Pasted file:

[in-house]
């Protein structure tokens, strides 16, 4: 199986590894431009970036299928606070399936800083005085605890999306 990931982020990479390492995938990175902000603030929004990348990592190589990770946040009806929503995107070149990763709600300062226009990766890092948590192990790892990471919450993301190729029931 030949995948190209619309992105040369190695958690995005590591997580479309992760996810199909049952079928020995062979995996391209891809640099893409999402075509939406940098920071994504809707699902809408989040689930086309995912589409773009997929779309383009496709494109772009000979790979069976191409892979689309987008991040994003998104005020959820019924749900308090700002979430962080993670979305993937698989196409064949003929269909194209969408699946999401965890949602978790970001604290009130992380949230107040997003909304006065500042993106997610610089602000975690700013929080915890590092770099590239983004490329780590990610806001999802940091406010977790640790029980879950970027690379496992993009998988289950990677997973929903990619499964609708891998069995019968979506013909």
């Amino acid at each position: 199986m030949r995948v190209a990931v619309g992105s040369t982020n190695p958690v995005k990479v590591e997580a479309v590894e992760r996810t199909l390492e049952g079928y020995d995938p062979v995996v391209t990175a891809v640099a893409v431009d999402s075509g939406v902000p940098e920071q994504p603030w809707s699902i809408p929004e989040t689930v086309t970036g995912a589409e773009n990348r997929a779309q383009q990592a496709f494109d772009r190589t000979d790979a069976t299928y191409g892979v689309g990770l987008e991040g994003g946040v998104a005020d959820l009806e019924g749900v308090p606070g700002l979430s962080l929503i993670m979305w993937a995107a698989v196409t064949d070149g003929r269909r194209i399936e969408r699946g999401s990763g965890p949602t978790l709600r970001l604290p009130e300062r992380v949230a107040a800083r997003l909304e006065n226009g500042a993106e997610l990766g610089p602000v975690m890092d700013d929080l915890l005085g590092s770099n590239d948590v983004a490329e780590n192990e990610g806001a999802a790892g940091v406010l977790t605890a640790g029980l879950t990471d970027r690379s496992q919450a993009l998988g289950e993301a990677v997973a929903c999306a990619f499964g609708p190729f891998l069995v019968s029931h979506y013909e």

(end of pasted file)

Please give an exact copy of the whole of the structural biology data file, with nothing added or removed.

[in-house]
């Protein structure tokens, strides 16, 4: 199986590894431009970036299928606070399936800083005085605890999306 990931982020990479390492995938990175902000603030929004990348990592190589990770946040009806929503995107070149990763709600300062226009990766890092948590192990790892990471919450993301190729029931 030949995948190209619309992105040369190695958690995005590591997580479309992760996810199909049952079928020995062979995996391209891809640099893409999402075509939406940098920071994504809707699902809408989040689930086309995912589409773009997929779309383009496709494109772009000979790979069976191409892979689309987008991040994003998104005020959820019924749900308090700002979430962080993670979305993937698989196409064949003929269909194209969408699946999401965890949602978790970001604290009130992380949230107040997003909304006065500042993106997610610089602000975690700013929080915890590092770099590239983004490329780590990610806001999802940091406010977790640790029980879950970027690379496992993009998988289950990677997973929903990619499964609708891998069995019968979506013909």
């Amino acid at each position: 199986m030949r995948v190209a990931v619309g992105s040369t982020n190695p958690v995005k990479v590591e997580a479309v590894e992760r996810t199909l390492e049952g079928y020995d995938p062979v995996v391209t990175a891809v640099a893409v431009d999402s075509g939406v902000p940098e920071q994504p603030w809707s699902i809408p929004e989040t689930v086309t970036g995912a589409e773009n990348r997929a779309q383009q990592a496709f494109d772009r190589t000979d790979a069976t299928y191409g892979v689309g990770l987008e991040g994003g946040v998104a005020d959820l009806e019924g749900v308090p606070g700002l979430s962080l929503i993670m979305w993937a995107a698989v196409t064949d070149g003929r269909r194209i399936e969408r699946g999401s990763g965890p949602t978790l709600r970001l604290p009130e300062r992380v949230a107040a800083r997003l909304e006065n226009g500042a993106e997610l990766g610089p602000v975690m890092d700013d929080l915890l005085g590092s770099n590239d948590v983004a490329e780590n192990e990610g806001a999802a790892g940091v406010l977790t605890a640790g029980l879950t990471d970027r690379s496992q919450a993009l998988g289950e993301a990677v997973a929903c999306a990619f499964g609708p190729f891998l069995v019968s029931h979506y013909e």